When the Phillies traded for J.T. Realmuto last offseason, they touted him as the best all-around catcher in baseball. But if there was a skill at which he could improve, it was his “framing” of pitches to help influence more called strikes.
That's where Craig Driver came in.
Driver helped Realmuto become one of the best pitch-framers in the big leagues last season, and after two years on the Phillies coaching staff under former manager Gabe Kapler, the 31-year-old is leaving to join the Chicago Cubs as a first-base coach/catching instructor, a source said Sunday.
It's unclear whether the Phillies will replace Driver, one of several catching coaches on the major-league staff. Driver focused on receiving, in addition to serving as a bullpen catcher. The team is retaining blocking coach/bullpen catcher Bob Stumpo, as well as third-base coach Dusty Wathan, who also works with catchers. New manager Joe Girardi also is a former major-league catcher.
Realmuto was eight runs above average in pitch-framing last season according to FanGraphs, eighth-best among catchers who played at least 600 innings and an improvement from one run above average in 2018 with the Miami Marlins. Cubs catcher Willson Contreras was 8.9 runs below average.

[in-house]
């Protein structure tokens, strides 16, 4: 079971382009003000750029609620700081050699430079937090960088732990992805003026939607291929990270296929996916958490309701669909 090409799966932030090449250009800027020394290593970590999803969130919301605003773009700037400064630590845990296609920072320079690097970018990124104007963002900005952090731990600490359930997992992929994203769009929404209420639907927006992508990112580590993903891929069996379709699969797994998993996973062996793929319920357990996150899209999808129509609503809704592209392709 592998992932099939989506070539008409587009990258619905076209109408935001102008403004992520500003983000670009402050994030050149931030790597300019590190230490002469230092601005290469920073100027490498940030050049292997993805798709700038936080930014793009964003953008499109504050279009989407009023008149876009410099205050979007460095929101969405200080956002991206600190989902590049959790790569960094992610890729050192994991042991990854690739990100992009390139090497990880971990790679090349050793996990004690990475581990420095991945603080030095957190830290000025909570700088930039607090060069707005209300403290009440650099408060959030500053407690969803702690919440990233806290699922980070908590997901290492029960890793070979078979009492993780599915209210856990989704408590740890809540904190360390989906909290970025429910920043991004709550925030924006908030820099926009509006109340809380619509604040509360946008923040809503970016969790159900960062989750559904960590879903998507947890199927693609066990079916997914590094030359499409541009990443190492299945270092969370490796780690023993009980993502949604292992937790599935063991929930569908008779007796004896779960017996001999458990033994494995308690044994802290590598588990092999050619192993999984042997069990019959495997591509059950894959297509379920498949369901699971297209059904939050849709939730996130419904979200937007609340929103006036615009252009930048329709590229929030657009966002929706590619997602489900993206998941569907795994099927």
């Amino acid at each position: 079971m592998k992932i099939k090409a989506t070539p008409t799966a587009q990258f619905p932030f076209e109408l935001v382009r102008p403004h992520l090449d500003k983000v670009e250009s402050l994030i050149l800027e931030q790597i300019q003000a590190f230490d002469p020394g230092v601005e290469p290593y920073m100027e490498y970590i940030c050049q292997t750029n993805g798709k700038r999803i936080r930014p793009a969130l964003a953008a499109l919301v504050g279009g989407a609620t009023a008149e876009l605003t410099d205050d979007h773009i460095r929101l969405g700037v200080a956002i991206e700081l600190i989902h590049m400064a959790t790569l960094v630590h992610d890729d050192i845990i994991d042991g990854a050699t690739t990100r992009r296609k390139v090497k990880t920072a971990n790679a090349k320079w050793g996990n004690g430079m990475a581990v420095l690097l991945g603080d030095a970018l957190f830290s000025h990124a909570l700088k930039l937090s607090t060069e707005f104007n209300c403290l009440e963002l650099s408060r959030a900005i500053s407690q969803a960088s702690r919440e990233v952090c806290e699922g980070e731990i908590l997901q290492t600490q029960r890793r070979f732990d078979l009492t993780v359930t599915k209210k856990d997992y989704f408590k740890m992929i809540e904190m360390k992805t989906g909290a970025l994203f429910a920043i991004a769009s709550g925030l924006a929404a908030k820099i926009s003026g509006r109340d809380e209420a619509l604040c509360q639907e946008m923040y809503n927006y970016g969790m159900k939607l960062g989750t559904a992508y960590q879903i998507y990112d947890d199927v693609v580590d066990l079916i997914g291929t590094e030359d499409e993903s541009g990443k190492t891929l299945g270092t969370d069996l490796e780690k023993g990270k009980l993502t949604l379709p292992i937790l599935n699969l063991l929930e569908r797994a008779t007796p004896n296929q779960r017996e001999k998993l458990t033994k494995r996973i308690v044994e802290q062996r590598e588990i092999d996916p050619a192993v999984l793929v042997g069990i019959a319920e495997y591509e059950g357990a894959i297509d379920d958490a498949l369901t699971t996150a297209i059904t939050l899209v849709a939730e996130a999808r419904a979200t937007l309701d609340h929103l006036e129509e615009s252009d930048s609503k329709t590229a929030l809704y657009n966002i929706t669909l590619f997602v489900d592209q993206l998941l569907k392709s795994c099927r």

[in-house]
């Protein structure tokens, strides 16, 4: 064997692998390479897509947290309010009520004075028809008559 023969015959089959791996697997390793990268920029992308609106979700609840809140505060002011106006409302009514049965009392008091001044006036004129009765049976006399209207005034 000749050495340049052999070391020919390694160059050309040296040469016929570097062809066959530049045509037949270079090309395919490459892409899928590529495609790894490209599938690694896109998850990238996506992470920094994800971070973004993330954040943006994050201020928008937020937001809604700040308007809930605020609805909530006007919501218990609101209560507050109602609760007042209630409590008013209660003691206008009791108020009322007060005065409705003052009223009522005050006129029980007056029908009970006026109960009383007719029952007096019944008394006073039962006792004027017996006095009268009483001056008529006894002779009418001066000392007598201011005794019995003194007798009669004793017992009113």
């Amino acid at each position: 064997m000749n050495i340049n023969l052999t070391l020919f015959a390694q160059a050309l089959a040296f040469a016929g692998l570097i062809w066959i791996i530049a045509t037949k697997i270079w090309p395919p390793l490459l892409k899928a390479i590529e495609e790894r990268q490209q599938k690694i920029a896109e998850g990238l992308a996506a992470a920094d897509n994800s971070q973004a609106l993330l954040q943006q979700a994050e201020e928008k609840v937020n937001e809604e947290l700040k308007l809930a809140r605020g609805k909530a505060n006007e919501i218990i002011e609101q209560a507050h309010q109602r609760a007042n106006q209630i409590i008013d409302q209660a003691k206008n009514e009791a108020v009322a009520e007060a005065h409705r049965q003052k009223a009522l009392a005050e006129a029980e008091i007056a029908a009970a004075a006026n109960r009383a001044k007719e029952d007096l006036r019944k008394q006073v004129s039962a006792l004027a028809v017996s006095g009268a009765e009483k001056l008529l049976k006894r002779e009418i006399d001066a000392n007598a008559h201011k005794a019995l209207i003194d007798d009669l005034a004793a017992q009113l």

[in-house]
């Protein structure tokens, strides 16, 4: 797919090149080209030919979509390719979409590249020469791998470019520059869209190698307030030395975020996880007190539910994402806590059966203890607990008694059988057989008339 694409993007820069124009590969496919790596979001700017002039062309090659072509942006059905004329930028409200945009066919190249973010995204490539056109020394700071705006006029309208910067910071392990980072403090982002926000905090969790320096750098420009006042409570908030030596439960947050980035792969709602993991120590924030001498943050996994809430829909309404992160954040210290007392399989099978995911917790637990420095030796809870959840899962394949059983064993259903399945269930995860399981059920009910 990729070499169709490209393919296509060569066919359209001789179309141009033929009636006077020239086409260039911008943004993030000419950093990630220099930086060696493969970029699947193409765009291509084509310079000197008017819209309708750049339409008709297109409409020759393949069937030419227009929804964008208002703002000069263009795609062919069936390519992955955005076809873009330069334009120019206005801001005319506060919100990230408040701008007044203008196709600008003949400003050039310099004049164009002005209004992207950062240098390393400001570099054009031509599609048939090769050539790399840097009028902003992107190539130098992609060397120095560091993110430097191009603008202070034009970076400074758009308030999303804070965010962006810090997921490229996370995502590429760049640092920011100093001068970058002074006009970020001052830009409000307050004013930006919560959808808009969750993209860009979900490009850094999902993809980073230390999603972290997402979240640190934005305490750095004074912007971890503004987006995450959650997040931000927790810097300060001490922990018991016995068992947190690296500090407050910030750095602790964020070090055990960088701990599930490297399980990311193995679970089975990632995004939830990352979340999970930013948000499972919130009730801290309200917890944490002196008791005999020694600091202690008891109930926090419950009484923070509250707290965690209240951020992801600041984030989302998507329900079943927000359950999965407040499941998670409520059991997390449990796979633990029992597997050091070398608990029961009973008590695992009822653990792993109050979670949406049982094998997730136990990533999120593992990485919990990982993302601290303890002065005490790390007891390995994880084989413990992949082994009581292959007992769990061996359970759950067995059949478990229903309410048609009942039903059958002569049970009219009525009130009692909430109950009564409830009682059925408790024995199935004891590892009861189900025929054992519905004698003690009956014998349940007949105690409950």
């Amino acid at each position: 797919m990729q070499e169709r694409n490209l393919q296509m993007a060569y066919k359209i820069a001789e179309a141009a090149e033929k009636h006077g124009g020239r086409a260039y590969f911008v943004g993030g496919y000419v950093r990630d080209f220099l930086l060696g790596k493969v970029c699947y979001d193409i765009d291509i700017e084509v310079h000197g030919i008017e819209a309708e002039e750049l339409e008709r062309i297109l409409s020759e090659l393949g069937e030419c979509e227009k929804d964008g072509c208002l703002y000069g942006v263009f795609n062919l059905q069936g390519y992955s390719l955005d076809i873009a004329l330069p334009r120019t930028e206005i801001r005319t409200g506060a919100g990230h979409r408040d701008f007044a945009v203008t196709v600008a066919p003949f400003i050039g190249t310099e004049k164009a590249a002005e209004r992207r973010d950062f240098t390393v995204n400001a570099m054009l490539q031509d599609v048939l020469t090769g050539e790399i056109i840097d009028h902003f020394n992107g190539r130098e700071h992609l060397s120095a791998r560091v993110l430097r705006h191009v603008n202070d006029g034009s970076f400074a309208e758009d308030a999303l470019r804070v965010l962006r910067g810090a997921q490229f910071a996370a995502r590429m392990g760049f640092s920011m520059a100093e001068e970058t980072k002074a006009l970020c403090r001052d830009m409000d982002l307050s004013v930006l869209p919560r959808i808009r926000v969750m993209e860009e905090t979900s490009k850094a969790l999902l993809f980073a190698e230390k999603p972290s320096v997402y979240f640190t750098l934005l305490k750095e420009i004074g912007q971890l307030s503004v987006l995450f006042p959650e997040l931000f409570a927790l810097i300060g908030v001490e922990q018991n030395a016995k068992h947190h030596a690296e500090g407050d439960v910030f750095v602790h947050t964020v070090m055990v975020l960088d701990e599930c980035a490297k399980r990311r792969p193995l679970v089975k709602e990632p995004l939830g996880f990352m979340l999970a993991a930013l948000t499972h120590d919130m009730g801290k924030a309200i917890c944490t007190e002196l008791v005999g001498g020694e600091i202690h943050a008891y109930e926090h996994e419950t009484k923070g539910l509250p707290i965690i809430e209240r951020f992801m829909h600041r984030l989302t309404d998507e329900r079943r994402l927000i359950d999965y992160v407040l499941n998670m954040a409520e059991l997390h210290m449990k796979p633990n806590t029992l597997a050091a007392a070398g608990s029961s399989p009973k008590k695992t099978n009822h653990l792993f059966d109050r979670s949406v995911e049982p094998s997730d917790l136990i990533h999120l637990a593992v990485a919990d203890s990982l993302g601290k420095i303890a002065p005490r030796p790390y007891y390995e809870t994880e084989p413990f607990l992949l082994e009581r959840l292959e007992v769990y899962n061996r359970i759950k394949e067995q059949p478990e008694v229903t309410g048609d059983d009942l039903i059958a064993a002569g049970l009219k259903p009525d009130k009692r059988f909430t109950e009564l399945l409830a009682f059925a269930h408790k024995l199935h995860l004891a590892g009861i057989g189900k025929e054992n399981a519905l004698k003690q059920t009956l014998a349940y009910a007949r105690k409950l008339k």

Since Girardi was hired on Oct. 24, the Phillies have hired a new pitching coach (former Cincinnati Reds manager Bryan Price) and hitting coach (former Washington Nationals assistant hitting coach Joe Dillon). They also promoted Juan Castro to the infield coach position after Bobby Dickerson left to become the San Diego Padres’ bench coach.
The Phillies' other coaches -- Rob Thomson (bench), Wathan, Paco Figueroa (first base/outfield), Pedro Guerrero (assistant hitting), Dave Lundquist (assistant pitching), Jim Gott (bullpen) and Stumpo -- remain in place, though as Kapler puts together his staff with the San Francisco, he could try to pry someone from the Phillies. Guerrero and Figueroa have the closest ties to Kapler among the coaches.
Teams have until 8 p.m. Monday to offer 2020 contracts to arbitration-eligible players or turn them loose in free agency. For the Phillies, that means decisions on nine players, notably long-tenured Cesar Hernandez and Maikel Franco.
If the Phillies go through the arbitration process again with Hernandez, his salary could rise to the $11.8 million range, according to projections at MLBTradeRumors.com, at a time when Scott Kingery could step in at second base. Franco, who lost the third-base job and was optioned to triple A last season, could see his annual salary reach the $6.7 million range through arbitration.